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Prior: We are here to win World Cup

ICC Cricket World Cup 2011

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Matt Prior

Matt Prior is aware that England have been below-par during the World Cup, but insists now is the time to prove their doubters wrong

England are determined to complete this winter’s unfinished business, by finally doing themselves justice at the World Cup.

Hard graft and default have combined to help them sneak through Group B into the quarter-finals - and they know it.

But they are just as aware they have the ability to perform much better than they have managed so far.

Matt Prior could be forgiven for having much on his mind today, as the fulcrum of England’s performance in the field from his position behind the stumps and trying to figure out why he cannot score more runs at the top of the order.

But even as he waited to discover whether England want him to continue in his opening role alongside captain Andrew Strauss, the wicketkeeper-batsman could still see the bigger picture.

England will need to rediscover a long-lost consistency if they are to win their next three matches, starting with Saturday’s quarter-final against Sri Lanka in Colombo.

But should they do so, on the back of this year’s first Ashes series victory in Australia for a quarter of a century, they can all count on being household names for the rest of their lives.

As far as Prior is concerned, it is a prize worth fighting for - even at the end of such an arduous and exhausting winter.

“We came here to win the World Cup, and if you leave having not won it you will be disappointed. You haven’t achieved your goal,” he said.

Prior acknowledges England have been well short of their best in a stuttering campaign so far, but insists that will matter little if they can make the necessary improvements in time.

He said: “We have fought very hard as a unit. We’re at the sexy part of the competition - the knockout stages - and everything that has gone on before is irrelevant.

“There are no points boards to look at - it’s win or go home - and that in itself is going to bring a lot of adrenaline and a lot of energy to the team. We have three games to win and we are world champions.”

The great Australia team of the past decade twice followed Ashes victory with World Cup success in the same winter. But England are well into uncharted territory.

Matt Prior

Prior knows his form with the bat has come under scrutiny during the tournament but is confident a big score is just around the corner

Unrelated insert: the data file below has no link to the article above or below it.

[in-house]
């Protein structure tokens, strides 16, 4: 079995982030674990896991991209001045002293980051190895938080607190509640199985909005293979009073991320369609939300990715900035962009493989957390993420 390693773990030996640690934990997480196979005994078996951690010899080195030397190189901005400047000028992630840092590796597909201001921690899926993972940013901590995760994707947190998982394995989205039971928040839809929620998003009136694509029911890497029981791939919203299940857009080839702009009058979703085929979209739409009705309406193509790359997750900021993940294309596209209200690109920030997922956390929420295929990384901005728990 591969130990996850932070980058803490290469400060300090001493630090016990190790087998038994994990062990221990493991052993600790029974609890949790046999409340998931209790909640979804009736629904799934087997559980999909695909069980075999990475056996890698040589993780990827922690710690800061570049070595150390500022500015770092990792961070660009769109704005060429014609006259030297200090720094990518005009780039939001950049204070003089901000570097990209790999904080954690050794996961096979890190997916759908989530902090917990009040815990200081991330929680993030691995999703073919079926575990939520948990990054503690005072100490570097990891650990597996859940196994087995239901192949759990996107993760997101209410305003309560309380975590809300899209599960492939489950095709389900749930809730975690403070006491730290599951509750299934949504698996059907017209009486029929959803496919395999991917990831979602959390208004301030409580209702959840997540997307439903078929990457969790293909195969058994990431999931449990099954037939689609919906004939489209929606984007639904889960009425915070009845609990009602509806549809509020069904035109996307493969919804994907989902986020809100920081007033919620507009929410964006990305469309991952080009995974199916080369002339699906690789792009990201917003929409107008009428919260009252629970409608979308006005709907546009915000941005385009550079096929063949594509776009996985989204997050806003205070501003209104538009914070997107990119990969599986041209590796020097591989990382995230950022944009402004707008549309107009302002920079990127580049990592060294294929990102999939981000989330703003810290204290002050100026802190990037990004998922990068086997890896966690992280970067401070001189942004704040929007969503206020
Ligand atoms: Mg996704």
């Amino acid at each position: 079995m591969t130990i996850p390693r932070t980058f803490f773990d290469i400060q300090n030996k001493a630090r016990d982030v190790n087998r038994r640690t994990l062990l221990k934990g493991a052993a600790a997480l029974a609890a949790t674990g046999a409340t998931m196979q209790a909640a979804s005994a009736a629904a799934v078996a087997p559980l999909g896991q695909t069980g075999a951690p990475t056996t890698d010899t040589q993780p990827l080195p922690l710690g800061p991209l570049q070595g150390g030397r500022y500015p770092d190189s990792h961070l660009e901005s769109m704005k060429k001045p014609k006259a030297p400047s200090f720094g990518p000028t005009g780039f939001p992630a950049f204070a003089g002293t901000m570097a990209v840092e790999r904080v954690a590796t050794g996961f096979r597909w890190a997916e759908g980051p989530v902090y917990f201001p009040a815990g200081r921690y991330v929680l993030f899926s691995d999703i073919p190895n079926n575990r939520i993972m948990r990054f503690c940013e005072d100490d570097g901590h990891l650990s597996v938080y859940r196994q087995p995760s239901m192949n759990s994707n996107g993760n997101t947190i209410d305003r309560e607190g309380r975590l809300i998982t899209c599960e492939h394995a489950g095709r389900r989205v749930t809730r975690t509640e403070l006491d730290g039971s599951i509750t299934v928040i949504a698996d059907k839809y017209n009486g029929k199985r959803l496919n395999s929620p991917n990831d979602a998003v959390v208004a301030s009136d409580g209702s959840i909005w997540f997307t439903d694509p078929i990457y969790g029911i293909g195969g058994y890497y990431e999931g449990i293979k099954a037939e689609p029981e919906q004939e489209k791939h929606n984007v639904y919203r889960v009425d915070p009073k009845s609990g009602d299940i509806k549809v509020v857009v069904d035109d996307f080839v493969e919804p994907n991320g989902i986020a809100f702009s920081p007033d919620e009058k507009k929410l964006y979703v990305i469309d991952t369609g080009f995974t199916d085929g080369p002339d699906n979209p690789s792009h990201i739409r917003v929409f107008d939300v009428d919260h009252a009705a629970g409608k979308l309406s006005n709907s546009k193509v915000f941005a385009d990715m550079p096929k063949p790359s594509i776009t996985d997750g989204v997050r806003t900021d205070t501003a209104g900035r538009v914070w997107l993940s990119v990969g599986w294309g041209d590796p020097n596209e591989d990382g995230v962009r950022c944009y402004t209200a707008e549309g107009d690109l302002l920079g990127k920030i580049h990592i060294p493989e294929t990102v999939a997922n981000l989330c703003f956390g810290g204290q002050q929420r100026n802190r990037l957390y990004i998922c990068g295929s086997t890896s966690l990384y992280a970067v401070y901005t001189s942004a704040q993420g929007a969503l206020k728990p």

“To win an Ashes and to win a World Cup in a winter is something quite phenomenal,” added Prior. “It’s something all these guys in this dressing room are fighting to do. Anything short of that, and we’ll be disappointed.

“You can’t look back and think ’that was okay, tick boxes and we don’t mind that’. We are here to win it. We haven’t played well. Everyone knows that - it’s been quite blatant. But we are in a quarter final - anything can happen.”

Several elements need to click for England to get the better of the world-class opponents awaiting them.

In the first instance, whether or not master off-spinner Muttiah Muralitharan can defy a hamstring injury to try to end his wonderful record-breaking career on an appropriate high, Sri Lanka are a richly-talented team.

England, meanwhile, have had ’issues’ but have done just enough and Prior said: “There is no doubt this unit has pulled through a lot of tough times and a lot of tough conditions and situations.”

“You don’t do that unless you are a tight unit that sticks together. As a bowling unit and fielding unit, all together we are starting on an upward trend. That’s important, because you don’t want to be peaking too early and play all your best cricket in the group games.”

As for his own struggles with the bat, Prior remains convinced he can still prove the doubters wrong, although he knows he may have to move back down the order, and will trust in whatever decision England make.

“I don’t think any batsmen in the top six or seven has the argument about where they bat. That is a strength of ours.

“Do I want to open the batting? Of course, I do. I love opening the batting. It gives you the best opportunity to bat 50 overs and get a big score on the board for your team.

“It hasn’t gone to plan, and that’s a big frustration for me. But I don’t feel far away and I’ve no doubt there is a big score round the corner. I am hitting the ball well - if one or two things go by my way I’m certain I will get a big score.”

Sri Lanka are hoping Muralitharan can make at least one more big gig. He was restricted to a light 20-minute bowling session in the Premadasa Stadium nets today.

But coach Trevor Bayliss said: “We’re fairly confident he will play, and I think he’s pretty confident as well.

He’s a guy who’s played through a few niggles in the past, and I’m sure he’ll be fine come game day. He’s certainly an important part of the team.”

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